The Iliad, Book XX

Overview
Book I Book II Book III Book IV Book V Book VI Book VII
Book VIII Book IX Book X Book XI Book XII Book XIII Book XIV Book XV 
Book XVI Book XVII Book XVIII Book XIX Book XX Book XXI Book XXII
Book XXIII Book XXIV

Aeneas Fights Achilles

As the Greeks, led by Achilles, and the Trojans lined up for battle, Zeus called the gods to an assembly and gave them permission to help whichever side they wished, his reasoning being that Troy would not withstand a Greek onslaught with Achilles leading them. The gods immediately took sides: Hera, Athena, Poseidon, Hermes and Hephaestus on the Greek side, Ares, Apollo, Artemis, Leto, Scamander and Aphrodite on the Trojan side.

Detail of Achilles fighting in the Trojan War from a Greek Vase.

The addition of the gods to the conflict along with Zeus’ thundering and Poseidon’s shaking of the earth almost caused the Underworld to crack open. God fought god as Achilles sought out Hector. Apollo, however, sent Aeneas to face him and the other gods decided not to intervene. Both warriors first exchanged insults and their history to date: Achilles recounting how he had driven Aeneas from Mount Ida and Aeneas describing his ancestors from the time of Dardanus. After hurling their spear at each other, Aeneas drew his sword and Achilles picked up a huge rock which, had he not been prevented by Poseidon from throwing it, would have killed Aeneas (Aeneas was fated to survive Troy and he and his descendants save the Trojan line from extinction). Poseidon carried Aeneas off and reprimanded him for facing Achilles, the only Greek who could kill him. Achilles was disgusted that he had been cheated of killing Aeneas and knew it must have been with the help of a god.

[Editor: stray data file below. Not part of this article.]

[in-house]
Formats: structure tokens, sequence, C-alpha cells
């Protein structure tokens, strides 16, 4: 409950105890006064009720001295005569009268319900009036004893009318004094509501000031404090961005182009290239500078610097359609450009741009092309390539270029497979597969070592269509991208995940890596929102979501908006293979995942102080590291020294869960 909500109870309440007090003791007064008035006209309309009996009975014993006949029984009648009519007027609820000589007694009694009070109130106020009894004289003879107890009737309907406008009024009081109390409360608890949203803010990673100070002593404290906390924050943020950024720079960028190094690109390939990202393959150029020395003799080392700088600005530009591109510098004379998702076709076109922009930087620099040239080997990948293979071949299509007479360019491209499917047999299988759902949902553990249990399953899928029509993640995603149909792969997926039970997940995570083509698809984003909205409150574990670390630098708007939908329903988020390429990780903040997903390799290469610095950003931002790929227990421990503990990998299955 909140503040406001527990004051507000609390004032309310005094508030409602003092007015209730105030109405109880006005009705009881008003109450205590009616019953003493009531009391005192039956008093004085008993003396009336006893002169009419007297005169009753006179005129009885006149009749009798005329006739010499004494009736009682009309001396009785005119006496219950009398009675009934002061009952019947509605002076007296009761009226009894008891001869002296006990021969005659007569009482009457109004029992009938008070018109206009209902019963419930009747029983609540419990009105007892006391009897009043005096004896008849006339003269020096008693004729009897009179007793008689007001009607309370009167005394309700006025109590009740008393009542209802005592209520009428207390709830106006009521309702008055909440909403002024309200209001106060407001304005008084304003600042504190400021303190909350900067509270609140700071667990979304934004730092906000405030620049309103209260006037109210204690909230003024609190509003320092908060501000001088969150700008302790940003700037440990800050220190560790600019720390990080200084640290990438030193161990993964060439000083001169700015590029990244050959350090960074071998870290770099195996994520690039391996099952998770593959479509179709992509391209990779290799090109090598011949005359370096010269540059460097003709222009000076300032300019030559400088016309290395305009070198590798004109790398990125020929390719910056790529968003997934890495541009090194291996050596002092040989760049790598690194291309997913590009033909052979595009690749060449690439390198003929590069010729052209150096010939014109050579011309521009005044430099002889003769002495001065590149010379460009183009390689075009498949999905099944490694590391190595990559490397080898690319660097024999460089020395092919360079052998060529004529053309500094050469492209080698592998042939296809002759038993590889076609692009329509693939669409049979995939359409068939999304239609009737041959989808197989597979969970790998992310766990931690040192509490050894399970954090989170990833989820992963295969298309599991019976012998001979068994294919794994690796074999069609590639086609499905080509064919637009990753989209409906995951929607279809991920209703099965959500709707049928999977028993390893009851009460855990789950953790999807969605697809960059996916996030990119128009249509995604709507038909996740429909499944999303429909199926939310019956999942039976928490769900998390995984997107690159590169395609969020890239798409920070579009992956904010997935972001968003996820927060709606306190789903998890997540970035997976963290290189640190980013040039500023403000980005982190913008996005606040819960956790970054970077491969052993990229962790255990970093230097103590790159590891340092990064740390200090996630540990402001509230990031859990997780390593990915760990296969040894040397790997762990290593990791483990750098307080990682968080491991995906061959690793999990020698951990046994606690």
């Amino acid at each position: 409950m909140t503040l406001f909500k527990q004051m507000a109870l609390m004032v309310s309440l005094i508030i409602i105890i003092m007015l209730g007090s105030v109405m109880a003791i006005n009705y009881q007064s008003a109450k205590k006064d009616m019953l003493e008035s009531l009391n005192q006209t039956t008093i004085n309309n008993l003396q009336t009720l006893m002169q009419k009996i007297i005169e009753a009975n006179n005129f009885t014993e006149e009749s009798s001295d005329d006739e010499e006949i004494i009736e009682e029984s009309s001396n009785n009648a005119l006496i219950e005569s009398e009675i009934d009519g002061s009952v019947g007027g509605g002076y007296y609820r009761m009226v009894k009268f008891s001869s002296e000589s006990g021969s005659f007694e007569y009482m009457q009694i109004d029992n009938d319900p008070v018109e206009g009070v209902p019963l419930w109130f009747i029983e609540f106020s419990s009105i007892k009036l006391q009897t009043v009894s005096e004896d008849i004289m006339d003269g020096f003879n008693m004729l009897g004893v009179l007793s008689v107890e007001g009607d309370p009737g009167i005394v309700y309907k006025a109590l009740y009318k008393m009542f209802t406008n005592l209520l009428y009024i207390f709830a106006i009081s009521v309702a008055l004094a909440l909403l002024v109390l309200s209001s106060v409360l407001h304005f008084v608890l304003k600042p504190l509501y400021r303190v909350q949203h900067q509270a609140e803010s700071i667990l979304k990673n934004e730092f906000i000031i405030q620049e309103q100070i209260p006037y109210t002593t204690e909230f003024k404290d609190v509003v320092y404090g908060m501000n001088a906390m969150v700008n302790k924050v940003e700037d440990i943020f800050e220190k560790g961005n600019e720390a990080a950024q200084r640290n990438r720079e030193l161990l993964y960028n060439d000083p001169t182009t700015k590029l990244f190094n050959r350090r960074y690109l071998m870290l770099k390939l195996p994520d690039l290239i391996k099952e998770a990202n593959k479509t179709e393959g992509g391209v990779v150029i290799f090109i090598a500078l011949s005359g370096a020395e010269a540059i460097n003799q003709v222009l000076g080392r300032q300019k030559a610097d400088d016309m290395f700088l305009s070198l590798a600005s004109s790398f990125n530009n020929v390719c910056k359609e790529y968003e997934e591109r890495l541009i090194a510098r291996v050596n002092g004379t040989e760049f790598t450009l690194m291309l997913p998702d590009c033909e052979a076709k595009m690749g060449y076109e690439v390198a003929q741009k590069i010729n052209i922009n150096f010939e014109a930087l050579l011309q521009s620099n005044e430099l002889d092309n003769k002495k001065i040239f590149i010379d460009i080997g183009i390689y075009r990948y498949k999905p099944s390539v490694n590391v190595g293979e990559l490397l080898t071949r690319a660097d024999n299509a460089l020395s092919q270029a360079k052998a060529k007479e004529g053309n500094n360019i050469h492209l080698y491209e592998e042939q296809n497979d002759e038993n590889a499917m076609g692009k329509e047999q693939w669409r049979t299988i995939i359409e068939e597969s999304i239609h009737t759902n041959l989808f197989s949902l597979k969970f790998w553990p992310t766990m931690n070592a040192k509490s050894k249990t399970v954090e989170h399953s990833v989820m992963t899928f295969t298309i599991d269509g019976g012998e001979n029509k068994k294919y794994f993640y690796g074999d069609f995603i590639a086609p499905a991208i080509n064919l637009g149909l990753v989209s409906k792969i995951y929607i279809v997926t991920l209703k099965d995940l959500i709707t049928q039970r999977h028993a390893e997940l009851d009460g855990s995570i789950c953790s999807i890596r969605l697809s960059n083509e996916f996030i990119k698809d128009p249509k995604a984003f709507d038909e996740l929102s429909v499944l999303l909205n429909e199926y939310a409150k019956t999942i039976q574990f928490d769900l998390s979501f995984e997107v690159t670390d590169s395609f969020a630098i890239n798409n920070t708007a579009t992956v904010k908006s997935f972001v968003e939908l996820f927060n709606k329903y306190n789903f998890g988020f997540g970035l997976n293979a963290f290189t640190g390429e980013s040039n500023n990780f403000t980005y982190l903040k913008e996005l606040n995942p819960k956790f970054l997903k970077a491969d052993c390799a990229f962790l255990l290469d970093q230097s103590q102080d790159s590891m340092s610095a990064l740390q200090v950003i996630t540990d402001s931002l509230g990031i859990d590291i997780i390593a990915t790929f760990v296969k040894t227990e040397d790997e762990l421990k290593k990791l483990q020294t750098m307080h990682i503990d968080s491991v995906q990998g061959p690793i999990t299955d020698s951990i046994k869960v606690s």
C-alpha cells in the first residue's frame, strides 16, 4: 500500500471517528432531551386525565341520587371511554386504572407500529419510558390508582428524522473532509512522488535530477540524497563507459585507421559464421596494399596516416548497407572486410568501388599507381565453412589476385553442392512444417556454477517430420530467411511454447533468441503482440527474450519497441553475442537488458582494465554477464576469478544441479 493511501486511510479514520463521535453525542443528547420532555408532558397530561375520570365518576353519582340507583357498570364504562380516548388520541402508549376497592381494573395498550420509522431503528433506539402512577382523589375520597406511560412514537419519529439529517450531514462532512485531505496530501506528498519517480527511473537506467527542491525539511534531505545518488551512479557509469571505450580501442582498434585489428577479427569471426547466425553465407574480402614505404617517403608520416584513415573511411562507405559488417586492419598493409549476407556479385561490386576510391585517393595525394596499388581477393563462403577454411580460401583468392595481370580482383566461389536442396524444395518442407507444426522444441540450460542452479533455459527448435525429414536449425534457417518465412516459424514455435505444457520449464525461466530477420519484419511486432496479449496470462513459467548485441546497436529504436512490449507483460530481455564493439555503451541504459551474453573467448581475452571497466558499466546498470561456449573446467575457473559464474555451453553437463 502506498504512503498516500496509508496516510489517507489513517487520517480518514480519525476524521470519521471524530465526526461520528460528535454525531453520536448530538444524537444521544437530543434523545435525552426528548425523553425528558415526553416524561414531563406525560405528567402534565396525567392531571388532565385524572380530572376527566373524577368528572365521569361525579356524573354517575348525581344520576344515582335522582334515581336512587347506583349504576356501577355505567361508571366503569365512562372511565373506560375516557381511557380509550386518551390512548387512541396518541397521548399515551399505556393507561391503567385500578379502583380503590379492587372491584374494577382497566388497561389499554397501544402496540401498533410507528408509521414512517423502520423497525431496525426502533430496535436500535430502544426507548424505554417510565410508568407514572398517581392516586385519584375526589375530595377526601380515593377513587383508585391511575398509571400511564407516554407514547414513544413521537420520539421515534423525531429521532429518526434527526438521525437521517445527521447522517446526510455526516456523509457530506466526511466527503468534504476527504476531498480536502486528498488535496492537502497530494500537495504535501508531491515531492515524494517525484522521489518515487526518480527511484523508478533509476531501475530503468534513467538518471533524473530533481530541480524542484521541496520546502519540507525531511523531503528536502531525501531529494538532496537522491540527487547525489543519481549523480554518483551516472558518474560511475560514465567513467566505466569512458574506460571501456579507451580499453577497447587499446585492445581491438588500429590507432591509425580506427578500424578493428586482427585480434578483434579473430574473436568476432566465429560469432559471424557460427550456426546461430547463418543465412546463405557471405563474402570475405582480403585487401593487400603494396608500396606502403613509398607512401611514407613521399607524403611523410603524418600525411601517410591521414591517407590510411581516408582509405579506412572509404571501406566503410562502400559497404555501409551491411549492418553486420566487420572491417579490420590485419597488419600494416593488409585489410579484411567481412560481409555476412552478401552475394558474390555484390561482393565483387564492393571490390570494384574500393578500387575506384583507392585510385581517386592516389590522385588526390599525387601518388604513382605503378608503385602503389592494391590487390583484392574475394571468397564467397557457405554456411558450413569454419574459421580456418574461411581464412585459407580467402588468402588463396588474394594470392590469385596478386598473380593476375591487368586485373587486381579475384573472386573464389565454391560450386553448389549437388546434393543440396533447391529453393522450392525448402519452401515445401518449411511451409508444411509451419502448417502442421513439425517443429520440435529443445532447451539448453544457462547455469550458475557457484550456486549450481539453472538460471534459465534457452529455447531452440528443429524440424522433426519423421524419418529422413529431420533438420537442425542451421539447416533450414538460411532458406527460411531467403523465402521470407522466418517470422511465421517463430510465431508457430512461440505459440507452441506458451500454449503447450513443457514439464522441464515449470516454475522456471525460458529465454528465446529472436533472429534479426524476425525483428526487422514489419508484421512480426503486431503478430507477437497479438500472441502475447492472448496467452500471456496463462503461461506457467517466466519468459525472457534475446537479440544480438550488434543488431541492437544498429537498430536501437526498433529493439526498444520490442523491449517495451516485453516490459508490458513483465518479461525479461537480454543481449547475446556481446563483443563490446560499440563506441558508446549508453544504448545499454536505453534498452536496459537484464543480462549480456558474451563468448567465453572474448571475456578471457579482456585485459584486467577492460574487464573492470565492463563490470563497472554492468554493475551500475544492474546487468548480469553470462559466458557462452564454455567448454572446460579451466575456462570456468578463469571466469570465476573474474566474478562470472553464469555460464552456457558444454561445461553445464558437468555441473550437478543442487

Then both Hector and Achilles inspired their respective troops. Apollo advised Hector not to take on Achilles from the front but to retreat into the midst of his army and Hector obeyed until, in his killing spree, Achilles killed Priam’s youngest son, Polydorus. Hector, overcome with grief, charged at Achilles but he was not fated to fight him at this point; Hector’s spear throw was thwarted by Athena and Apollo snatched him away. Achilles, in his anger, continued his killing spree and the ground and his chariot were sprayed with blood.

Book XIX Book XXI